• Consignors: Partner with individuals looking to sell their gently used items. Promote your consignment services through local advertising, social media, and word of mouth. Highlight the benefits of consigning with you, like earning extra income and decluttering their homes.
  • Local partnerships: Build relationships with local businesses, like boutiques or furniture stores, that may have excess inventory. These partnerships can provide a steady stream of high-quality items. Collaborate for mutual promotion, driving traffic to both your store and theirs.
  • Community events: Attend garage sales, estate sales, flea markets, and conventions (ThriftCon, GotSole) to find unique items for your store. These events are a goldmine of potential inventory—you’ll likely find rare and interesting pieces to entice customers.
  • Online platforms: Source inventory from online marketplaces where people sell second-hand goods. Think: websites like eBay, Craigslist, and Facebook Marketplace. Set up alerts for specific items to get notified when something relevant is listed.
  • Association of Resale Professionals (NARTS): Join NARTS, the professional organization that connects resale buyers with suppliers. Being a member provides valuable networking opportunities, industry insights, and access to a wide range of inventory sources.

💡Tip: Draft clear consignment agreements outlining terms, conditions, and commission structures (anywhere from 20% to 60%). Ensure both parties understand and sign these agreements.

8. Design your consignment shop

When designing your store, you want to maximize space and deliver a pleasant shopping experience. Take a page from Creative Goods & Co., a family-owned store that balances aesthetics with functionality, creating a welcoming shopping experience.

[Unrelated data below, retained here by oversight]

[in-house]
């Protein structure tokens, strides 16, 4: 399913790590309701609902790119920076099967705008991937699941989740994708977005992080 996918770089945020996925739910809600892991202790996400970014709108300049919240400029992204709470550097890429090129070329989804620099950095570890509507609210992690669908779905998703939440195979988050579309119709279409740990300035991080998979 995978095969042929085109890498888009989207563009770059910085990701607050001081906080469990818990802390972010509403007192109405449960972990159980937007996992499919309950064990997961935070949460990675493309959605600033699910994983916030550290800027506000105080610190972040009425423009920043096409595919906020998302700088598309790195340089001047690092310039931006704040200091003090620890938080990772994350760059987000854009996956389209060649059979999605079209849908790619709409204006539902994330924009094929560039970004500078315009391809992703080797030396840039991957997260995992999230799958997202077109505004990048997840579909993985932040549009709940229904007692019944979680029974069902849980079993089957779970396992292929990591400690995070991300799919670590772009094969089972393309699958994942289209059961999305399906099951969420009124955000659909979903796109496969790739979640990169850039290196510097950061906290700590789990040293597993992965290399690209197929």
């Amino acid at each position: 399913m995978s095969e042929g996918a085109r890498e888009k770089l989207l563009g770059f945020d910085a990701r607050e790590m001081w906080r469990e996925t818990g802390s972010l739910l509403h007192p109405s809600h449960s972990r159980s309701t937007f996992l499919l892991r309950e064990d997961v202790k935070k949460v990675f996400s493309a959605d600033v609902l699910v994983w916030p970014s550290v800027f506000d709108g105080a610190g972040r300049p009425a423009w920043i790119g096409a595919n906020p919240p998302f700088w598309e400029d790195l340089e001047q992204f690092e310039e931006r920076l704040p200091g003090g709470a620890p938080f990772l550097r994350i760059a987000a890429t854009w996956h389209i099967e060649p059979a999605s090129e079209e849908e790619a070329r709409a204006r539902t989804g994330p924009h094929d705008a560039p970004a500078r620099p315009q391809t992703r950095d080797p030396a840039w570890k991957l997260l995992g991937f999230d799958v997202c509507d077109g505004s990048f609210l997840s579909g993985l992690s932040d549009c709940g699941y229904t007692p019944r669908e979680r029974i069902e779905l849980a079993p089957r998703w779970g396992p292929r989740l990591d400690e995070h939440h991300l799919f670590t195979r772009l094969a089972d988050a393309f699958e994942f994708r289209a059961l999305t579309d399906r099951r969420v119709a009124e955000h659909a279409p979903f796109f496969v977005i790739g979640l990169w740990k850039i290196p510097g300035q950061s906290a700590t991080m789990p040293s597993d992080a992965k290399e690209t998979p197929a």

Cozy retail store with wooden flooring, displaying various home decor and gift items.
Creative Goods & Co.

Here’s what to keep in mind: 

Store layout and floor plan

  • Plan a store layout that allows easy navigation with wide aisles and accessible popular items. Consider a grid or racetrack layout for specialty stores or a free-flow plan for high-end boutiques.
  • Create distinct areas for different product types like clothing, furniture, and home decor to help customers find what they’re looking for.
  • Design a flexible floor plan that can be rearranged for seasonal changes or promotions.


  • Reflect your store’s branding with cohesive colors, décor, and fixtures.
  • Use ambient, task, and accent lighting to highlight products and create a warm atmosphere.
  • Invest in attractive displays and clear signage to showcase products effectively and provide useful information.

Customer experience

  • Provide comfortable seating areas and mirrors, especially in clothing sections.
  • Design an efficient and pleasant checkout area with space for queuing and an accessible POS system. 
  • Place small, inexpensive items near the checkout for impulse buys.

Practical considerations

  • Plan adequate storage space for inventory, supplies, and consignor items awaiting processing.
  • Implement security measures like cameras, alarm systems, and strategic staff placement to protect inventory and ensure customer safety.

9. Choose a POS system

A POS system can be a game-changer for your consignment store, making daily operations smooth and keeping your customers happy.